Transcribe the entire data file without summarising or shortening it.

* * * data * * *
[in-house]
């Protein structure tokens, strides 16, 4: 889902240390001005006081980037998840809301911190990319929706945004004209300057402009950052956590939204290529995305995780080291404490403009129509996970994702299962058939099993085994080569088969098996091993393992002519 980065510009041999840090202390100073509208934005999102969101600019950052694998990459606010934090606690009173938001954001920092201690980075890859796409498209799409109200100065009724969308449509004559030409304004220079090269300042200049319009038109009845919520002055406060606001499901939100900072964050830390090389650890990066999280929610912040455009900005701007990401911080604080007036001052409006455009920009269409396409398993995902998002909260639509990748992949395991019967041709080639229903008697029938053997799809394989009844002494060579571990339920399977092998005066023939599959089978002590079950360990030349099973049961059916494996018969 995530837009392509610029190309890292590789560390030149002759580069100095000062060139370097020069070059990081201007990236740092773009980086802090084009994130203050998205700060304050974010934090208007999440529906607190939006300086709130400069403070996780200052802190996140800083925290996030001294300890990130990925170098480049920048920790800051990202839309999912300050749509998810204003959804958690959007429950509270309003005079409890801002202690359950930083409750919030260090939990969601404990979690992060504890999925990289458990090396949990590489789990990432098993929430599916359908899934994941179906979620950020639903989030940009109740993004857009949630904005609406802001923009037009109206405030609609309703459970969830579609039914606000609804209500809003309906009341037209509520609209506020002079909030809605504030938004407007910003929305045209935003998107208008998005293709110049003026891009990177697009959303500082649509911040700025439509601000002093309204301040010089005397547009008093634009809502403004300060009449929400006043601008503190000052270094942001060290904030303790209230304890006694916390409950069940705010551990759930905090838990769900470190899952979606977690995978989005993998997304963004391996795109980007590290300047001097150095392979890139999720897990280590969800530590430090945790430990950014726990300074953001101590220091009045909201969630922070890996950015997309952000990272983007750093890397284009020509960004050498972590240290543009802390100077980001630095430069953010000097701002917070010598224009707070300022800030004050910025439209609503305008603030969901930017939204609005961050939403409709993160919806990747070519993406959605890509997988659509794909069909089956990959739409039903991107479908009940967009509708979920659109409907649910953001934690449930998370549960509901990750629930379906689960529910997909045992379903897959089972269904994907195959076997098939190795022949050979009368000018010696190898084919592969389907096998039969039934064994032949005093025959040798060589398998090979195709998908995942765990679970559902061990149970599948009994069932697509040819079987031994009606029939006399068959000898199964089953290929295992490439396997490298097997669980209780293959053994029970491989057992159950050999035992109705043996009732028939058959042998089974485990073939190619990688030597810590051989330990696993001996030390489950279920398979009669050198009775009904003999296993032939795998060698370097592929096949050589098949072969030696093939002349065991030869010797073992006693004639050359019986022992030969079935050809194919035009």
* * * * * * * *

[in-house]
């Protein structure tokens, strides 16, 4: 889902240390001005006081980037998840809301911190990319929706945004004209300057402009950052956590939204290529995305995780080291404490403009129509996970994702299962058939099993085994080569088969098996091993393992002519 980065510009041999840090202390100073509208934005999102969101600019950052694998990459606010934090606690009173938001954001920092201690980075890859796409498209799409109200100065009724969308449509004559030409304004220079090269300042200049319009038109009845919520002055406060606001499901939100900072964050830390090389650890990066999280929610912040455009900005701007990401911080604080007036001052409006455009920009269409396409398993995902998002909260639509990748992949395991019967041709080639229903008697029938053997799809394989009844002494060579571990339920399977092998005066023939599959089978002590079950360990030349099973049961059916494996018969 995530837009392509610029190309890292590789560390030149002759580069100095000062060139370097020069070059990081201007990236740092773009980086802090084009994130203050998205700060304050974010934090208007999440529906607190939006300086709130400069403070996780200052802190996140800083925290996030001294300890990130990925170098480049920048920790800051990202839309999912300050749509998810204003959804958690959007429950509270309003005079409890801002202690359950930083409750919030260090939990969601404990979690992060504890999925990289458990090396949990590489789990990432098993929430599916359908899934994941179906979620950020639903989030940009109740993004857009949630904005609406802001923009037009109206405030609609309703459970969830579609039914606000609804209500809003309906009341037209509520609209506020002079909030809605504030938004407007910003929305045209935003998107208008998005293709110049003026891009990177697009959303500082649509911040700025439509601000002093309204301040010089005397547009008093634009809502403004300060009449929400006043601008503190000052270094942001060290904030303790209230304890006694916390409950069940705010551990759930905090838990769900470190899952979606977690995978989005993998997304963004391996795109980007590290300047001097150095392979890139999720897990280590969800530590430090945790430990950014726990300074953001101590220091009045909201969630922070890996950015997309952000990272983007750093890397284009020509960004050498972590240290543009802390100077980001630095430069953010000097701002917070010598224009707070300022800030004050910025439209609503305008603030969901930017939204609005961050939403409709993160919806990747070519993406959605890509997988659509794909069909089956990959739409039903991107479908009940967009509708979920659109409907649910953001934690449930998370549960509901990750629930379906689960529910997909045992379903897959089972269904994907195959076997098939190795022949050979009368000018010696190898084919592969389907096998039969039934064994032949005093025959040798060589398998090979195709998908995942765990679970559902061990149970599948009994069932697509040819079987031994009606029939006399068959000898199964089953290929295992490439396997490298097997669980209780293959053994029970491989057992159950050999035992109705043996009732028939058959042998089974485990073939190619990688030597810590051989330990696993001996030390489950279920398979009669050198009775009904003999296993032939795998060698370097592929096949050589098949072969030696093939002349065991030869010797073992006693004639050359019986022992030969079935050809194919035009």